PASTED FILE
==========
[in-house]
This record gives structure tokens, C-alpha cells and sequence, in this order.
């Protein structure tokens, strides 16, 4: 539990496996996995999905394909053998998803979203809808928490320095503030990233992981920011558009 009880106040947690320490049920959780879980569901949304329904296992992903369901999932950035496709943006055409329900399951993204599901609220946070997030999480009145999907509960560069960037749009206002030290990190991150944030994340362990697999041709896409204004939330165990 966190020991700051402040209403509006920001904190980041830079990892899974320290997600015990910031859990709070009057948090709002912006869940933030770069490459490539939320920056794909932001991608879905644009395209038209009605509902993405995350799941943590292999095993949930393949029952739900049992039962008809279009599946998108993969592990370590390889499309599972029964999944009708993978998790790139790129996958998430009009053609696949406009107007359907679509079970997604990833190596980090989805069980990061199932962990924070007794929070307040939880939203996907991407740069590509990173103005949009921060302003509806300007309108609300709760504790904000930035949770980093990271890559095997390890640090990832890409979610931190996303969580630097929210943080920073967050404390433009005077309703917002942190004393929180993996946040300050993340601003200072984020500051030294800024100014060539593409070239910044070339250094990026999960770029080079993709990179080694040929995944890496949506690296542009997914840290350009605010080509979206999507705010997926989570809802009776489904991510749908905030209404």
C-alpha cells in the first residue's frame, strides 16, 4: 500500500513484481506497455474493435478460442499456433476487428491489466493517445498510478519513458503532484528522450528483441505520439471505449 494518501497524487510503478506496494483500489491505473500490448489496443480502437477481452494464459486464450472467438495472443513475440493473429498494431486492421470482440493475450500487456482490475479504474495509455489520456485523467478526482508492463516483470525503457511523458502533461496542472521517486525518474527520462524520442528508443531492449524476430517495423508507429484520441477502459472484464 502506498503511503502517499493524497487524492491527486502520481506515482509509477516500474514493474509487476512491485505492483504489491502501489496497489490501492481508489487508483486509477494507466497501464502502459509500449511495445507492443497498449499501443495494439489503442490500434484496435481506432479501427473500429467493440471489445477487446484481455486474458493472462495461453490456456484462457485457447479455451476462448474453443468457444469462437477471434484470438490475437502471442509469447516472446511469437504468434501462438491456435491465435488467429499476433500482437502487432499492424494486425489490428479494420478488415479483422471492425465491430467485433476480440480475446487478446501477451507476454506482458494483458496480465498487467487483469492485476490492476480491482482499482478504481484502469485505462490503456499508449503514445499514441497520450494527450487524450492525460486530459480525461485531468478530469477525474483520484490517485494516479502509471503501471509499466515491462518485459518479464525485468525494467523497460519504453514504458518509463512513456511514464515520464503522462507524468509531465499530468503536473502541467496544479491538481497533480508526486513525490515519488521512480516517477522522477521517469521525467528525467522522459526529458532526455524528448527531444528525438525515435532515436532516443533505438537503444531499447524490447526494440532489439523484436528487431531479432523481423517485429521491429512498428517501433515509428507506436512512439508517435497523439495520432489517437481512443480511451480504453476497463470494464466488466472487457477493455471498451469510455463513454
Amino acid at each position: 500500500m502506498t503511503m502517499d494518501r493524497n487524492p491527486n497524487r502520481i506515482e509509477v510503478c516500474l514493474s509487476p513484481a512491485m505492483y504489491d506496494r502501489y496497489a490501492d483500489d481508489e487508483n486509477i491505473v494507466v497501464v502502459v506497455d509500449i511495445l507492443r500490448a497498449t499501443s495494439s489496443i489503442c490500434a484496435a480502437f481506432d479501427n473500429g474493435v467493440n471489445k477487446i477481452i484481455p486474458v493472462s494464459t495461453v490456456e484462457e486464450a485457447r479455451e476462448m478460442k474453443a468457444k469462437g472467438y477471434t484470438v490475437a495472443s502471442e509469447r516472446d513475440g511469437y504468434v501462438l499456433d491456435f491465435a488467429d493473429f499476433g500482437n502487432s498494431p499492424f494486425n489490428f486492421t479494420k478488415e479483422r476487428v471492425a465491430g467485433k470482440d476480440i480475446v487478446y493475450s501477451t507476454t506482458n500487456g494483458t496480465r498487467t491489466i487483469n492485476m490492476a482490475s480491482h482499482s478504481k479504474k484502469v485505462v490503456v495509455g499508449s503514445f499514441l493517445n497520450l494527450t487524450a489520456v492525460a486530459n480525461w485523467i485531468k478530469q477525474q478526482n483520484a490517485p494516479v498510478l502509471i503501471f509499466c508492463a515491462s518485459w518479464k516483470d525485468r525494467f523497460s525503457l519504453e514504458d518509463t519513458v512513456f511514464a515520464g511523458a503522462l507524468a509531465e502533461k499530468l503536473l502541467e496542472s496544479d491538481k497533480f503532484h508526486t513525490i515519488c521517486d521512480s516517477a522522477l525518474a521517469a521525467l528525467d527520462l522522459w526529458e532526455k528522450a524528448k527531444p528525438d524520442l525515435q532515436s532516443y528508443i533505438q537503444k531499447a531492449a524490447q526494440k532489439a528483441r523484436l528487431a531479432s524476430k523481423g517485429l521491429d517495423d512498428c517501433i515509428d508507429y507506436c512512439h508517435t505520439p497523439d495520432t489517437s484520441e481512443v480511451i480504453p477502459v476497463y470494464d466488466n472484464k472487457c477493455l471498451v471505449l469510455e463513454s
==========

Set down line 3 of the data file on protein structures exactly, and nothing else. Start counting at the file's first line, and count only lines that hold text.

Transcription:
């Protein structure tokens, strides 16, 4: 539990496996996995999905394909053998998803979203809808928490320095503030990233992981920011558009 009880106040947690320490049920959780879980569901949304329904296992992903369901999932950035496709943006055409329900399951993204599901609220946070997030999480009145999907509960560069960037749009206002030290990190991150944030994340362990697999041709896409204004939330165990 966190020991700051402040209403509006920001904190980041830079990892899974320290997600015990910031859990709070009057948090709002912006869940933030770069490459490539939320920056794909932001991608879905644009395209038209009605509902993405995350799941943590292999095993949930393949029952739900049992039962008809279009599946998108993969592990370590390889499309599972029964999944009708993978998790790139790129996958998430009009053609696949406009107007359907679509079970997604990833190596980090989805069980990061199932962990924070007794929070307040939880939203996907991407740069590509990173103005949009921060302003509806300007309108609300709760504790904000930035949770980093990271890559095997390890640090990832890409979610931190996303969580630097929210943080920073967050404390433009005077309703917002942190004393929180993996946040300050993340601003200072984020500051030294800024100014060539593409070239910044070339250094990026999960770029080079993709990179080694040929995944890496949506690296542009997914840290350009605010080509979206999507705010997926989570809802009776489904991510749908905030209404």